Open doors, open hearts: Ottawa's Muslim community shares traditions with residents

Families filled the basement of the Ottawa Mosque Saturday to learn more about Muslim traditions, food, and good will.

Annual event comes early in wake of Quebec City mosque shooting, and a rise in hate crimes targeting Muslims

On the same week Prime Minister Justin Trudeau said Canada has a problem with Islamophobia, members of the Ottawa Mosque decided to hold their annual Open Doors, Open Hearts event earlier than usual to help explain their  religion to the broader public. 

"Recently there's been a lot of misconceptions about Muslims," said Zakia Sanaye, who was leading tour groups around the mosque, explaining everything from why Friday is the day of prayer to the five pillars of Islam.

"We want to show the community that you know what, we are open, we are part of the community and we want to welcome them and [for them] to be able to see who we are and we want them to see that we're just like them."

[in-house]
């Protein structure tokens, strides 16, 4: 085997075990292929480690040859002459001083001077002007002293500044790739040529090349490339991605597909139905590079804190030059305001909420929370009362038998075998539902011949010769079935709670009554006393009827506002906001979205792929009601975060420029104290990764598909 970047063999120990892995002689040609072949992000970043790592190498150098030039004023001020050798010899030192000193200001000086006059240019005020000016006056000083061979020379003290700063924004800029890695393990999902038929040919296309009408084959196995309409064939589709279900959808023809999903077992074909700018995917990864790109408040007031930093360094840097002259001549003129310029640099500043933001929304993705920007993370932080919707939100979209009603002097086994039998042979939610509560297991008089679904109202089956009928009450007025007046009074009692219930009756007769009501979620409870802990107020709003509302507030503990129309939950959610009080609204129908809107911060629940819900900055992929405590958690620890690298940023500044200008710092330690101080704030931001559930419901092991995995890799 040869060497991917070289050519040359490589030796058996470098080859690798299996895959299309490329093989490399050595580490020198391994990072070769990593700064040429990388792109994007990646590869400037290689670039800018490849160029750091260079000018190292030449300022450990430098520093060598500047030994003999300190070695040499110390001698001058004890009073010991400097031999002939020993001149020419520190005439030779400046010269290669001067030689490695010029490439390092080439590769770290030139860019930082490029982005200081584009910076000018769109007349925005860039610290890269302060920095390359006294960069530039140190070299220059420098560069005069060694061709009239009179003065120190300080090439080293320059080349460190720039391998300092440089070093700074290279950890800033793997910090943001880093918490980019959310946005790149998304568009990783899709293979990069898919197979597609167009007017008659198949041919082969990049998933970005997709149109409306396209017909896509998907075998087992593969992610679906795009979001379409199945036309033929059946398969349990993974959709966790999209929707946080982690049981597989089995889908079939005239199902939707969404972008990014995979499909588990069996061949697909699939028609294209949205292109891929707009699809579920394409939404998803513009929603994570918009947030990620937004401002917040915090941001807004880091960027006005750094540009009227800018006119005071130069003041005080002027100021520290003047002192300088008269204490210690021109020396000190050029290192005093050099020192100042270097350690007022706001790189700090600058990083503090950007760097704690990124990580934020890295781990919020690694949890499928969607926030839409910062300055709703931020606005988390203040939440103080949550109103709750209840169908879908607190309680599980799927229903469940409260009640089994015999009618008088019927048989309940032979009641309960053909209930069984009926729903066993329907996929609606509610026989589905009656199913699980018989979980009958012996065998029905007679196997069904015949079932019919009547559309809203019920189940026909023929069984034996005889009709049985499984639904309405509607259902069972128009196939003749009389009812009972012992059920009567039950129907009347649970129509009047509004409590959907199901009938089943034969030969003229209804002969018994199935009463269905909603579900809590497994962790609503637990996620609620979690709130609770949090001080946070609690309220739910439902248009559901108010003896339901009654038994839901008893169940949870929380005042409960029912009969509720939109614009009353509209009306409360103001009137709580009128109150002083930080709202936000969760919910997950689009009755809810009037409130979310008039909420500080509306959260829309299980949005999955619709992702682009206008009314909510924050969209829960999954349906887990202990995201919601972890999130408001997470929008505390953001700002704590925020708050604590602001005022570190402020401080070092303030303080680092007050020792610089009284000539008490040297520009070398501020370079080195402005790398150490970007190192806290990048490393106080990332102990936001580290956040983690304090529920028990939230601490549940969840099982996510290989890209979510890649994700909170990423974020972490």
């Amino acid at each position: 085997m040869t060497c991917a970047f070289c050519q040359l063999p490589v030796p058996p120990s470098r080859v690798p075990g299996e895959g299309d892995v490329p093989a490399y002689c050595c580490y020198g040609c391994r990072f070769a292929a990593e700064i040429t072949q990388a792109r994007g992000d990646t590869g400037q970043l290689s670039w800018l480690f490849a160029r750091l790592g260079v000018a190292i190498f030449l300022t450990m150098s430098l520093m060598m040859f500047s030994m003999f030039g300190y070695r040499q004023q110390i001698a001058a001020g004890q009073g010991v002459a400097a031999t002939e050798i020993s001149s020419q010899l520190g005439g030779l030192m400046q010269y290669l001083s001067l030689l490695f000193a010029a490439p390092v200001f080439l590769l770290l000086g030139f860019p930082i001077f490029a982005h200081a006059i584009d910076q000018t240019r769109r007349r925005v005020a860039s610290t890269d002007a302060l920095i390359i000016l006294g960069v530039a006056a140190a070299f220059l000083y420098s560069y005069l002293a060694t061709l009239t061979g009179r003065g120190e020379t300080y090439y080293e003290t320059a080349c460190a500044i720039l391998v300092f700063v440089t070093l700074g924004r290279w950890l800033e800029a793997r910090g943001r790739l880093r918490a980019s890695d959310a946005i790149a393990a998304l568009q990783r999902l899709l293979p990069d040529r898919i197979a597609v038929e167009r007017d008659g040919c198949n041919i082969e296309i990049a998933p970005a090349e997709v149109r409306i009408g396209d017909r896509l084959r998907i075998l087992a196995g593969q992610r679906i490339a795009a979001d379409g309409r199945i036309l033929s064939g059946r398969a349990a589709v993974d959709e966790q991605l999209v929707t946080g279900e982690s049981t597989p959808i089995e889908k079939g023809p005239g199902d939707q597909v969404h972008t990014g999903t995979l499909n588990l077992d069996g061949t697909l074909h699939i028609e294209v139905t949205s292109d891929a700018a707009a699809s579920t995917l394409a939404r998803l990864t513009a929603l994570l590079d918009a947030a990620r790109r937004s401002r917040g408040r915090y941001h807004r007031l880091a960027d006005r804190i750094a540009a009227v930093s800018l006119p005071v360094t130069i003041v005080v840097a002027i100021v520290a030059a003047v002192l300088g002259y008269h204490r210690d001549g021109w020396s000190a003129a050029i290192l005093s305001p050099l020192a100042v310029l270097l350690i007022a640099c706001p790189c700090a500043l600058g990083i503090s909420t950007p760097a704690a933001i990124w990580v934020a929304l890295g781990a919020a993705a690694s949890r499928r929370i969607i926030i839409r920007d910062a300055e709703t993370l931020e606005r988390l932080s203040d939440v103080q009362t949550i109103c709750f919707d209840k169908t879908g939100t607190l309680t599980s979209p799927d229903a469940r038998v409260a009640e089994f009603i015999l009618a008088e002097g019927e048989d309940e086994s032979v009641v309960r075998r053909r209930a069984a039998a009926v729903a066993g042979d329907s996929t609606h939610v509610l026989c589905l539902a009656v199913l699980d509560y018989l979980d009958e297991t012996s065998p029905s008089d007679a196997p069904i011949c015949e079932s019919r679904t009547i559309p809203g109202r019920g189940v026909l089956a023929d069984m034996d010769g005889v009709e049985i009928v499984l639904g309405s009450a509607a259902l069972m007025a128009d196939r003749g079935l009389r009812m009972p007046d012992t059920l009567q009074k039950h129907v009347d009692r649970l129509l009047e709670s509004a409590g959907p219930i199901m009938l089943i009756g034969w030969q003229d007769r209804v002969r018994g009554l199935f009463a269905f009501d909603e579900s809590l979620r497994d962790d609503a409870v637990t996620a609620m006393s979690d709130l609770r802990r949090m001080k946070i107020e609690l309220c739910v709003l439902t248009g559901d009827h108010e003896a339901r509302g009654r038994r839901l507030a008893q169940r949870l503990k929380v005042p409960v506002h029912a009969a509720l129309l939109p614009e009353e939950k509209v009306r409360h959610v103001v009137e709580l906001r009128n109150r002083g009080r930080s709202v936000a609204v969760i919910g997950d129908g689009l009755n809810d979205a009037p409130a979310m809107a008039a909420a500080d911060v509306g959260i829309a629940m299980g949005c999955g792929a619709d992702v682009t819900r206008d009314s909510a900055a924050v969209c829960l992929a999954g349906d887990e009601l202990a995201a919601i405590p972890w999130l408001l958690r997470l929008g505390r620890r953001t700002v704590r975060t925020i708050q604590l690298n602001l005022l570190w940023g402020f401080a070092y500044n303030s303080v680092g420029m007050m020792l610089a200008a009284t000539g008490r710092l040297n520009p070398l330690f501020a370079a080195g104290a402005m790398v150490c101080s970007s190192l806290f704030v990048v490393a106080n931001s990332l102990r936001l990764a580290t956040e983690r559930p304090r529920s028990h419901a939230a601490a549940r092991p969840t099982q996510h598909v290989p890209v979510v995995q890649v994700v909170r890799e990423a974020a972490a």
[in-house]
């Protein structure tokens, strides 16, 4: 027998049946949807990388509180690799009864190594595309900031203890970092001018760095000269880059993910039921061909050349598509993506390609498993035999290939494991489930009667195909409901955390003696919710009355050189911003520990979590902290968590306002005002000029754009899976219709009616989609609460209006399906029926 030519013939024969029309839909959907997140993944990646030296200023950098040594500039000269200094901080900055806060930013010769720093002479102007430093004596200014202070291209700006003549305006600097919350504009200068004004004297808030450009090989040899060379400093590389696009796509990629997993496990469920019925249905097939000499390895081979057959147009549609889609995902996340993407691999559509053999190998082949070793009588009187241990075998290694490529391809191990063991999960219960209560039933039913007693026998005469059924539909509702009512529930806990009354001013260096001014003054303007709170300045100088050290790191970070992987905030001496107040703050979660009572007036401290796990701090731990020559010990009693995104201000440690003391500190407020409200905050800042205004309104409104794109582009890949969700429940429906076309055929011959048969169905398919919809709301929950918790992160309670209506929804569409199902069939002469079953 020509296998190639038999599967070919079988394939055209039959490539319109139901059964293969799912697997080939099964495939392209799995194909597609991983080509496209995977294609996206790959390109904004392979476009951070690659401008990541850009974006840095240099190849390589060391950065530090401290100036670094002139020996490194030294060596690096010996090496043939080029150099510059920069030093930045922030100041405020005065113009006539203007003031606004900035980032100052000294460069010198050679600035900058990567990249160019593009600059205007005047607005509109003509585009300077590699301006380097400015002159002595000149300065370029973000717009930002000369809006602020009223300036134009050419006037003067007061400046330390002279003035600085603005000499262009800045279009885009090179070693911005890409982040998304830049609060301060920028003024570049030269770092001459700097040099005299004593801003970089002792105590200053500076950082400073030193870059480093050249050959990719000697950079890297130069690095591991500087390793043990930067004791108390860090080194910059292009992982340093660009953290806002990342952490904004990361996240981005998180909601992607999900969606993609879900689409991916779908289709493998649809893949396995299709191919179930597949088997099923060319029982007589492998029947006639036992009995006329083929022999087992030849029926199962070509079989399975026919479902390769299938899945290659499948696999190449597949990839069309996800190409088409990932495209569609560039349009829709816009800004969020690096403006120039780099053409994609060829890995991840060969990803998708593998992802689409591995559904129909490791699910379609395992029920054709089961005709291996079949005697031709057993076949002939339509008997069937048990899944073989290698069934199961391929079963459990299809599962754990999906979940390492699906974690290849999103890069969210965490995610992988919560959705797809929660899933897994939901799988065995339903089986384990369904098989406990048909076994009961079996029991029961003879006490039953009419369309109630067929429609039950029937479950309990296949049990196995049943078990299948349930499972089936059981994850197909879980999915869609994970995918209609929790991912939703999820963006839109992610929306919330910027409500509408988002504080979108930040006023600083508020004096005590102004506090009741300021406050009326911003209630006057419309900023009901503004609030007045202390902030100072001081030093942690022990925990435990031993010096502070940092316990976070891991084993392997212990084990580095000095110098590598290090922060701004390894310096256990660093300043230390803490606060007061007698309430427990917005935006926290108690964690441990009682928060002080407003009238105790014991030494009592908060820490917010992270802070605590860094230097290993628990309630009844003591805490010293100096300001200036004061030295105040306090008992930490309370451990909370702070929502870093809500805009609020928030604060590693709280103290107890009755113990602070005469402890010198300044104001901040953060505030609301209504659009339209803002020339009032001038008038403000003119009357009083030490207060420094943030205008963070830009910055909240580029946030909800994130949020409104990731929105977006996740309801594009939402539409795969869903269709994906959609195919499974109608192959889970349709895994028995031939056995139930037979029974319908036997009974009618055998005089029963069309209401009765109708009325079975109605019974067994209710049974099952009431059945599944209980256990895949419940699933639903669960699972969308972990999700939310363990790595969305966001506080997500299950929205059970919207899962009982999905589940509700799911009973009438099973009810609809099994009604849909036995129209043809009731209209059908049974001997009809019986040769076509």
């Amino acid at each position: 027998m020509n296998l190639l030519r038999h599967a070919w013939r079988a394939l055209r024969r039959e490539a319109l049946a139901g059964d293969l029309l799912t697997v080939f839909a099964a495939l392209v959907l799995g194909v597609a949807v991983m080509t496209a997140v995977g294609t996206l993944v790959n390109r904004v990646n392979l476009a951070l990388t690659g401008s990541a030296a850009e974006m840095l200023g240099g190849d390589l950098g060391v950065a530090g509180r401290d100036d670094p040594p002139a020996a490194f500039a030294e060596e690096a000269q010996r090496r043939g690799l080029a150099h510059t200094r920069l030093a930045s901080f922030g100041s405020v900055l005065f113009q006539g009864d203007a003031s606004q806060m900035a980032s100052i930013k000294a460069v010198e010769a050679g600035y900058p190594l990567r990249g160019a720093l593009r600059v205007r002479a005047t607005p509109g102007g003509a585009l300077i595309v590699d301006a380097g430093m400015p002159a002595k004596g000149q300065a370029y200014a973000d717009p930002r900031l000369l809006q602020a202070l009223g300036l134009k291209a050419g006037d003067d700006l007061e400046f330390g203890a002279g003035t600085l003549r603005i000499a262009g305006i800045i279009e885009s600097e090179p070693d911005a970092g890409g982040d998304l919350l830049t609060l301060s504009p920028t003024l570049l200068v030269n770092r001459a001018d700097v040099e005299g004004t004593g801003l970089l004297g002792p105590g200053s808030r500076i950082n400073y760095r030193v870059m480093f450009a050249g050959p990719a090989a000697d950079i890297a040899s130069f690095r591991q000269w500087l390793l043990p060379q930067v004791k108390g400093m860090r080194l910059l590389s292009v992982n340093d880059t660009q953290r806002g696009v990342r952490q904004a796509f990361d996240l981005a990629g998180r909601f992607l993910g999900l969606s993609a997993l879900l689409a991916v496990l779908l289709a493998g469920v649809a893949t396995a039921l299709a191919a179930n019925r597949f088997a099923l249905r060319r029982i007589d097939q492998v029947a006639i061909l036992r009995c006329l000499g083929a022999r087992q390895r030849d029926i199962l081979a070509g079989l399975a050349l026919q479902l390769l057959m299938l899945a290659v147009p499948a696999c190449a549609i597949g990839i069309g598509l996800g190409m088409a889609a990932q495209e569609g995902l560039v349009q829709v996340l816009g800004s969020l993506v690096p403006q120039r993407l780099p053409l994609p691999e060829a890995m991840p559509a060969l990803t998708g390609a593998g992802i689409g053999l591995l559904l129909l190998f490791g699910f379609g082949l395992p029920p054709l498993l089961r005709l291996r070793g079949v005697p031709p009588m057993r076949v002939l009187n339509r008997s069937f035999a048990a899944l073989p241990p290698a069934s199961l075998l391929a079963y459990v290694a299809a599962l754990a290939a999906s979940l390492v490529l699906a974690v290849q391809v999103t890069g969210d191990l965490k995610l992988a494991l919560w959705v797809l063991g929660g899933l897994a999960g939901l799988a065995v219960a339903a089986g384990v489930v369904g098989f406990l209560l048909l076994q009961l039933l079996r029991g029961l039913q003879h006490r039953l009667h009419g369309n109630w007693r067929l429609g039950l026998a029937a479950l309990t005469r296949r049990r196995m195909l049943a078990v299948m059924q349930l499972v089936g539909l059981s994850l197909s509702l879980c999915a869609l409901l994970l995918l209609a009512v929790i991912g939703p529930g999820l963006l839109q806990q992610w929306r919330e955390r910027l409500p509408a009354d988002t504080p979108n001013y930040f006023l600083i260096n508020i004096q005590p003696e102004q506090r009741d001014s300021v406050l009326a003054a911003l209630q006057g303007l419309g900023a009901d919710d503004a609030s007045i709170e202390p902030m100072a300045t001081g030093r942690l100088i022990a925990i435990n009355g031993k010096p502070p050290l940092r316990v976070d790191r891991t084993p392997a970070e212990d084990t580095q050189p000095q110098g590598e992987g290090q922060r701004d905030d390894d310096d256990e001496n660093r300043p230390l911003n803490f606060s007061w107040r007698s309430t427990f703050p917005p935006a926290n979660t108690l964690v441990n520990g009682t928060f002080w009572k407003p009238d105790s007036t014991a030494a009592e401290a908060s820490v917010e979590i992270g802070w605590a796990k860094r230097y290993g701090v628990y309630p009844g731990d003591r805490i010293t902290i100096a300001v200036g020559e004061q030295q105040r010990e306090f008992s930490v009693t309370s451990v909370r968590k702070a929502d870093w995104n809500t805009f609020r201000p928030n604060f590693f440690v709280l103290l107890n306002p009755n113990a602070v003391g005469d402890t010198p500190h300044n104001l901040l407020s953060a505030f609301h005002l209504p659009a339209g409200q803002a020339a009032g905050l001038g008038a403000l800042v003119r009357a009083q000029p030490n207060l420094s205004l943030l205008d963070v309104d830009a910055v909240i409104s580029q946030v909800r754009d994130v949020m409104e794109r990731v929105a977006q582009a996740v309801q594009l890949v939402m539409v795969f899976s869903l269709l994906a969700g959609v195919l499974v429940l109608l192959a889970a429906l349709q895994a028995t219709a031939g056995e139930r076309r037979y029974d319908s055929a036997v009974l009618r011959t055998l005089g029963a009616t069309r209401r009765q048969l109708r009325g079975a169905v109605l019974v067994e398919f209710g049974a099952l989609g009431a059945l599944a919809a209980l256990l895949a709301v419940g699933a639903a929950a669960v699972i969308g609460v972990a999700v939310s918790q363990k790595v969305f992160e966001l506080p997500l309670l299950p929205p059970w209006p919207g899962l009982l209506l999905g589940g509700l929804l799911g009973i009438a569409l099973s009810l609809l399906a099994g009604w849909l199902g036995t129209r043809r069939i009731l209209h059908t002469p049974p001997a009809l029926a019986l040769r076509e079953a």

Shealyn Elliott gets a lesson on Henna from Halima Said: "I think it was great!" (CBC/Amanda Pfeffer)

Hasna Abdi-Nassir — a school girl volunteering with her sisters — said the event is usually held in the summer, but there was a deliberate decision to move it up.

"We want to show people that Islam is not a bad religion. Not terrorism."

Marcus Kaulback brought his toddler hoping to bridge the divide.

"Nowadays, with so much division, i think the only answer is understanding and acceptance and this is an excellent thing."

The Abdi-Nassir sisters volunteer their time at the Ottawa Mosque open house: "We want to show people that Islam is not a bad religion. Not terrorism," said Hasna, left. (CBC/Amanda Pfeffer)

Children had a chance to have their faces painted, get henna inscribed on their hands, and try on a hijab.

Caddy Ledbetter said it was a great chance to ask questions.

"I think its wonderful, because my daughters are seeing this wonderful community."